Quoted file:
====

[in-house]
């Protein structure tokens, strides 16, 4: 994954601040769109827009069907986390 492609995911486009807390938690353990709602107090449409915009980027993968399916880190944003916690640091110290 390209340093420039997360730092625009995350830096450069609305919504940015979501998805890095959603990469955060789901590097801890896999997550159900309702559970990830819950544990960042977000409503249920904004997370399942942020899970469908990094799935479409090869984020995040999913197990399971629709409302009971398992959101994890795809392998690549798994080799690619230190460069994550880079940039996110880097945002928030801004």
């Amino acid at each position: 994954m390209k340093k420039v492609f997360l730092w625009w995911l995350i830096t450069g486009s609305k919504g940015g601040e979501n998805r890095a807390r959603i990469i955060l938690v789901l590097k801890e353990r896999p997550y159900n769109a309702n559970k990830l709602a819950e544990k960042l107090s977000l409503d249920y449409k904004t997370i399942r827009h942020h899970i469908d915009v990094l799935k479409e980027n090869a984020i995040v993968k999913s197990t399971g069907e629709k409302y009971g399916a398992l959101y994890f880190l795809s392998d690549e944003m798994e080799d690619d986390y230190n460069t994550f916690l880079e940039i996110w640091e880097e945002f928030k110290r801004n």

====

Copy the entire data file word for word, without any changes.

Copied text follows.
[in-house]
């Protein structure tokens, strides 16, 4: 994954601040769109827009069907986390 492609995911486009807390938690353990709602107090449409915009980027993968399916880190944003916690640091110290 390209340093420039997360730092625009995350830096450069609305919504940015979501998805890095959603990469955060789901590097801890896999997550159900309702559970990830819950544990960042977000409503249920904004997370399942942020899970469908990094799935479409090869984020995040999913197990399971629709409302009971398992959101994890795809392998690549798994080799690619230190460069994550880079940039996110880097945002928030801004």
């Amino acid at each position: 994954m390209k340093k420039v492609f997360l730092w625009w995911l995350i830096t450069g486009s609305k919504g940015g601040e979501n998805r890095a807390r959603i990469i955060l938690v789901l590097k801890e353990r896999p997550y159900n769109a309702n559970k990830l709602a819950e544990k960042l107090s977000l409503d249920y449409k904004t997370i399942r827009h942020h899970i469908d915009v990094l799935k479409e980027n090869a984020i995040v993968k999913s197990t399971g069907e629709k409302y009971g399916a398992l959101y994890f880190l795809s392998d690549e944003m798994e080799d690619d986390y230190n460069t994550f916690l880079e940039i996110w640091e880097e945002f928030k110290r801004n």